We sit on a couple of plastic chairs and I pretend to read my Kindle. I have brought my binder with all the papers the radiation nurse gave me, as though I am going through an exam that has questions at the end. I want them to know they can just get this over with; I’m ready.
Two radiation therapists come out – one who speaks very accented English and the other a student – they tell me their names but they don’t register.
They take us into a little room, pull in two more chairs, and we sit knee to knee. They repeat everything that I have read in the binder. They tell me that I will be asked for my birth date every single time – at the desk, at the waiting room, inside the treatment room. Get used to it, they smile.
Vince asks questions.
I am tense and irritated. Get this over with.
Six weeks of this. Every day.
I put the nightgown on – one backwards, one forwards. Then we sit on plastic chairs again. A woman, who has lost her hair and wears a jaunty hat, smiles at me. I can barely muster one back. A very thin man shivers in the corner.
Get this over with.
Finally they call me into the simulation room. There are four of them, all young and slim. I feel enormous.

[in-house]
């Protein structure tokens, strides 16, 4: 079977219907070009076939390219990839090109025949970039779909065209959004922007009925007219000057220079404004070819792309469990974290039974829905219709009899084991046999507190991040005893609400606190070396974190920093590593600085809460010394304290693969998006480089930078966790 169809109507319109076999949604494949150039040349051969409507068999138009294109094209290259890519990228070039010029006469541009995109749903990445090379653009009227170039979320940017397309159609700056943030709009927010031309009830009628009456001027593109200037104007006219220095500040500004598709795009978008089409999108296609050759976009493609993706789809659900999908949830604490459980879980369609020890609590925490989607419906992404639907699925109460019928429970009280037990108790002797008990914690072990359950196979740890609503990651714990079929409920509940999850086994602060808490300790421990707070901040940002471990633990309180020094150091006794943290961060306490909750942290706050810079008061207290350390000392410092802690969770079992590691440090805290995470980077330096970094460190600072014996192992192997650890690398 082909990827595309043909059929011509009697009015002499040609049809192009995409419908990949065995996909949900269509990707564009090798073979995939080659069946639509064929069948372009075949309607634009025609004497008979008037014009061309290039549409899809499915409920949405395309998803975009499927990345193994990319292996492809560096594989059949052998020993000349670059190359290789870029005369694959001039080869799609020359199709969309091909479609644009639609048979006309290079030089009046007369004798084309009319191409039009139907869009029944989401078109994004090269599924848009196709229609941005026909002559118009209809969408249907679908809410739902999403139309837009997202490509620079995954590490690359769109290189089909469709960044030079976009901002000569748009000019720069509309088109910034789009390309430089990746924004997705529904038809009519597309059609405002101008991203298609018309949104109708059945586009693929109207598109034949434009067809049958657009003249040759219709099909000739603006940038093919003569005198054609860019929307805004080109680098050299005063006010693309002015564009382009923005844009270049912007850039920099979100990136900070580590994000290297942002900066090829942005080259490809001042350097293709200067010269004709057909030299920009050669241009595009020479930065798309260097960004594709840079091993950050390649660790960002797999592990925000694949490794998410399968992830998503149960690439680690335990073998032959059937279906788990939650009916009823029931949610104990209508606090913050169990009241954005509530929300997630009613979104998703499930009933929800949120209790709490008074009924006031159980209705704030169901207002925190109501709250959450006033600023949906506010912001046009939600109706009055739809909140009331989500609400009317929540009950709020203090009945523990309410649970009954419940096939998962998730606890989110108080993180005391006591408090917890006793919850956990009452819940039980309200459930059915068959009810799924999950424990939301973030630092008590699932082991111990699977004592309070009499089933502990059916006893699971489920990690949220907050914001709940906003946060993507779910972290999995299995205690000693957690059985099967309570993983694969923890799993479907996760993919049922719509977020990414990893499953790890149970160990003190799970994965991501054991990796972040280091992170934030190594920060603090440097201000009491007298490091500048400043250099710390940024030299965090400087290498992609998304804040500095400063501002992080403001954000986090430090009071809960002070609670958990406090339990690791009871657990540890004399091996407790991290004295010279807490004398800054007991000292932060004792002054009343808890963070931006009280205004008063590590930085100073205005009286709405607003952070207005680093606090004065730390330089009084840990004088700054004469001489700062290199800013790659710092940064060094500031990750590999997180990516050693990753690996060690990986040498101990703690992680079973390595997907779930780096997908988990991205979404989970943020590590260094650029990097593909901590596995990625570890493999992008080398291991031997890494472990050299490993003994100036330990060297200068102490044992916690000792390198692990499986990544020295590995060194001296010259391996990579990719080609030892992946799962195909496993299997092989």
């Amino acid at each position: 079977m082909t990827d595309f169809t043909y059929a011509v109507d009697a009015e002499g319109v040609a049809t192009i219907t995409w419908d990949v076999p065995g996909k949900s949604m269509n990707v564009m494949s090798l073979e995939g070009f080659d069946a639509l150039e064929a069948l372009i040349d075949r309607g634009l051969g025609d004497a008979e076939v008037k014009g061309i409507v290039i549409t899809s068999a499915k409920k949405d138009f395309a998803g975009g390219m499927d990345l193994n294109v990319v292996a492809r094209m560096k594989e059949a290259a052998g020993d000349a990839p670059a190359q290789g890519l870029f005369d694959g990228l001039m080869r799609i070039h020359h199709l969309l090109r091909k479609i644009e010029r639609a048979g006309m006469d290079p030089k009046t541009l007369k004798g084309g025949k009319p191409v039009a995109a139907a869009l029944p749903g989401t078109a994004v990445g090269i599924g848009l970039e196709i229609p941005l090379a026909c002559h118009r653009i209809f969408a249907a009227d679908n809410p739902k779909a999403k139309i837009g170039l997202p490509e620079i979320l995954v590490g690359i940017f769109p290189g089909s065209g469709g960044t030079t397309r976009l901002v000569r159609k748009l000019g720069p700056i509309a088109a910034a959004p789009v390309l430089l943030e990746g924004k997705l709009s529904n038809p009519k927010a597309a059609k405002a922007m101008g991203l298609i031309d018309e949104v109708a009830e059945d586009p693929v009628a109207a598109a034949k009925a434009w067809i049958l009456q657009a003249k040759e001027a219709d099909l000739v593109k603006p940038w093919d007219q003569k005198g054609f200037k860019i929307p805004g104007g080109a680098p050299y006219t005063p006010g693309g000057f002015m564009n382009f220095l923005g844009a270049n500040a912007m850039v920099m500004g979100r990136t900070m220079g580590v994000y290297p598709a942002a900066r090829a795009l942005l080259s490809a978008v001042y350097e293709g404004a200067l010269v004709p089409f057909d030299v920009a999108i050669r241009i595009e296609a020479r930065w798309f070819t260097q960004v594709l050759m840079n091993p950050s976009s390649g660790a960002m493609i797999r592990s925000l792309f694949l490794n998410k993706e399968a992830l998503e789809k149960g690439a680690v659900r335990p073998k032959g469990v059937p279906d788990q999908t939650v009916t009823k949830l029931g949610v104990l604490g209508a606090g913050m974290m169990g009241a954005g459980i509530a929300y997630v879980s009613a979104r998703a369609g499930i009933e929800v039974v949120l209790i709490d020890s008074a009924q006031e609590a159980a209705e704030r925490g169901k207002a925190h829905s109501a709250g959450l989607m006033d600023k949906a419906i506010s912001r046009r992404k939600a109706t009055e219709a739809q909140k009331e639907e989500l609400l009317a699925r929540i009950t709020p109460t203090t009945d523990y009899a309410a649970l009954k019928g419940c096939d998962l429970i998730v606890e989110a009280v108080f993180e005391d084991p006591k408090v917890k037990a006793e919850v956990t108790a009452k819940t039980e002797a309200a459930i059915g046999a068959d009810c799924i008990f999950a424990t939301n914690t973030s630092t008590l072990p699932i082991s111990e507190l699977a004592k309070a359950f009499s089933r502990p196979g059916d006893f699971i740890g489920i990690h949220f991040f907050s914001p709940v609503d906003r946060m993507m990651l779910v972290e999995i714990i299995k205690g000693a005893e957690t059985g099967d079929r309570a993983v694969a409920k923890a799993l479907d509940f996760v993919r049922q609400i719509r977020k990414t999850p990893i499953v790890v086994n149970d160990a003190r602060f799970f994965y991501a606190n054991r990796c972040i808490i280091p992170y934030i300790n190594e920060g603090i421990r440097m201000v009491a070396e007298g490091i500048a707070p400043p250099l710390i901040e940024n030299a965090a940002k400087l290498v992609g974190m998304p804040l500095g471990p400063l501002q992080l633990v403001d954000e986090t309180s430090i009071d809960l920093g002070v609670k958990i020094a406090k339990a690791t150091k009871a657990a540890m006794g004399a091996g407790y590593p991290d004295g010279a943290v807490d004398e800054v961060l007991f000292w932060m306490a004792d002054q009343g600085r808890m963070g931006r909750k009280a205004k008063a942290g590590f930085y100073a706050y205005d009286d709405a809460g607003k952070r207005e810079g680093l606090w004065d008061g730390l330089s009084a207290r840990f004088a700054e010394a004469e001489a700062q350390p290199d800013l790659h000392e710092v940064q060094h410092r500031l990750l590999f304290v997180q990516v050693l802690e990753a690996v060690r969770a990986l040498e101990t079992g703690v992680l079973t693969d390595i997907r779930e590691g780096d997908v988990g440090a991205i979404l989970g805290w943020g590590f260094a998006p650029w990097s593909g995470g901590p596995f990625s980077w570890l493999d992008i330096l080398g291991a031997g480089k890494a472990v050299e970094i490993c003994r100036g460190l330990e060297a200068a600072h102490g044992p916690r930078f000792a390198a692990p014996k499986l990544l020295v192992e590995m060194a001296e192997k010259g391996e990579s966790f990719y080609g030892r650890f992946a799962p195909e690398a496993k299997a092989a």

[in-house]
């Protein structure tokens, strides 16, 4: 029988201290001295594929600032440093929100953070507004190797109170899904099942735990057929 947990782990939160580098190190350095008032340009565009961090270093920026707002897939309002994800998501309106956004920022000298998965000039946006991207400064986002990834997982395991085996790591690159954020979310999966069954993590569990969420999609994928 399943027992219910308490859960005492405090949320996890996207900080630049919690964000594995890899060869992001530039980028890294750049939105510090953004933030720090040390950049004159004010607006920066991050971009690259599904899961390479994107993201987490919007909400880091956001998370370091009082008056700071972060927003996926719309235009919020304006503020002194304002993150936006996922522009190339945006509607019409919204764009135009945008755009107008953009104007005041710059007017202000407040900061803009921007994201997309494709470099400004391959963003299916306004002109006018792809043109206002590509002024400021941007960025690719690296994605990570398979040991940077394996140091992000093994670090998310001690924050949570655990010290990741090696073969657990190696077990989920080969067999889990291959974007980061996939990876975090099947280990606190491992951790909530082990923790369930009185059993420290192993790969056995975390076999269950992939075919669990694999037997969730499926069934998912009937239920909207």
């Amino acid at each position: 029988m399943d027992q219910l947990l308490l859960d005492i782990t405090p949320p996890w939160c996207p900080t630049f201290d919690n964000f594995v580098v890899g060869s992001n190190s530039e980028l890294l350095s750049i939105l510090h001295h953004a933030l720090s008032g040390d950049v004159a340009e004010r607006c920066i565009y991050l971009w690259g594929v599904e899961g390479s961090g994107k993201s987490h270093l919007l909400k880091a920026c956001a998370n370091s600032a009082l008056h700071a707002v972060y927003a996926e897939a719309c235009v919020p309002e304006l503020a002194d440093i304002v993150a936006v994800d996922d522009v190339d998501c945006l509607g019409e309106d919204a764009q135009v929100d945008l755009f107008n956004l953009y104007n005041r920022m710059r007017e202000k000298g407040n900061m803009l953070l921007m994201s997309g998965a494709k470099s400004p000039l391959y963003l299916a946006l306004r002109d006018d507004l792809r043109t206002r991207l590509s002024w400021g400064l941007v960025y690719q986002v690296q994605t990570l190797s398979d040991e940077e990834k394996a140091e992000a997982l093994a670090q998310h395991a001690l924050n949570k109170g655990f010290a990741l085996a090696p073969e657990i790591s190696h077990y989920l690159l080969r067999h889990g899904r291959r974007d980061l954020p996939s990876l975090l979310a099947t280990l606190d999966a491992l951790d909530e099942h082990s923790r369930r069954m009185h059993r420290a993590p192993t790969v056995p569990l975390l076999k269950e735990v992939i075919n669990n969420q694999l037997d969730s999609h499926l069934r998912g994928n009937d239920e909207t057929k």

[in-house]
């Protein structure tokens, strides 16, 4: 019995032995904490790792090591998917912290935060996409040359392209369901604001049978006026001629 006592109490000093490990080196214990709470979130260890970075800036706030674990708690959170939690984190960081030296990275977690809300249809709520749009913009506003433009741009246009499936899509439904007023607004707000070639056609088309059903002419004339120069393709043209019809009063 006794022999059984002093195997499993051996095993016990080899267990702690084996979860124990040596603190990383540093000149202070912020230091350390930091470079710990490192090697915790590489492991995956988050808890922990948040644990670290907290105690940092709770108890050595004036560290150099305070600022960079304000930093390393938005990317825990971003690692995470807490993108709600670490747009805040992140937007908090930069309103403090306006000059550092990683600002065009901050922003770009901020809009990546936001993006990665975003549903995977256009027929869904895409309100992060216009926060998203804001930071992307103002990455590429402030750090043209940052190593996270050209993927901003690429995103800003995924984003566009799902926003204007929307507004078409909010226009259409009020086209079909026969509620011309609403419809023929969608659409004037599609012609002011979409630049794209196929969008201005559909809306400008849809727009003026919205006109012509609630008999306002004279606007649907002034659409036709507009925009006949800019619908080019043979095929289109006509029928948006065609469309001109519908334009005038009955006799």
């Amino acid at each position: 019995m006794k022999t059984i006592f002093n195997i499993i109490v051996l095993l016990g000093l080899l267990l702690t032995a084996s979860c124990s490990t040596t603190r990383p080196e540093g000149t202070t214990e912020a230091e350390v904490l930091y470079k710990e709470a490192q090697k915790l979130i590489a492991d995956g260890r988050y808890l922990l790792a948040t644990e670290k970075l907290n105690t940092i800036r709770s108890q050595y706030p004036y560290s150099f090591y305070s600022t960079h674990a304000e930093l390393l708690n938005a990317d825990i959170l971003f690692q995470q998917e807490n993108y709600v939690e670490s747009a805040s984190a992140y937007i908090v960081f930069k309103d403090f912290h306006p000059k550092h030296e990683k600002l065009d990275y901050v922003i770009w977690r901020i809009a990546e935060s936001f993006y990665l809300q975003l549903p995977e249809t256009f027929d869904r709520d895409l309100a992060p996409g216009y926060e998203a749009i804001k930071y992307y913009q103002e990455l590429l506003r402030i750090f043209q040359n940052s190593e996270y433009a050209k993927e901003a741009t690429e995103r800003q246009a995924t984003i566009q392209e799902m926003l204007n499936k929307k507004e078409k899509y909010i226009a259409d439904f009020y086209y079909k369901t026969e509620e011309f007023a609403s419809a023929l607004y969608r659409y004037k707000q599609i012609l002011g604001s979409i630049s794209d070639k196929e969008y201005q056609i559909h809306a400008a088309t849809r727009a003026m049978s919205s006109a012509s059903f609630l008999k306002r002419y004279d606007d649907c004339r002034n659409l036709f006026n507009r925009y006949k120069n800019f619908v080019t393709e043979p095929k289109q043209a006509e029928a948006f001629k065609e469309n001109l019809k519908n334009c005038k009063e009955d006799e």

They ask me to repeat my birth date.
They take off one of the gowns, lay it on a narrow table, and tell me to lie on top of it. I climb up awkwardly, my arms flailing as I try to be graceful, and drop into a lying position. At first I try to keep my knees bent, to be more comfortable, but then they put something under my legs and I am able to stretch out. My right arm stretches out above my head, placed in some type of molded holder, and they open the right side of my gown.
I look down at my poor breast, sort of sunken and discoloured, and I ask her if I should’ve had her removed after all. Does she really want to be bombarded with this radiation stuff? Would she rather have been replaced with something artificial? Suddenly I realize that I am talking to my body part (silently though thank god) and wonder who is the boob here.
The four technicians begin to measure, calling numbers back and forth, drawing bull’s eyes on my skin. Once they have a range, they slide me into the simulator to see if the map is accurate.
They tell me to keep my chin up and that they will be back in a few minutes.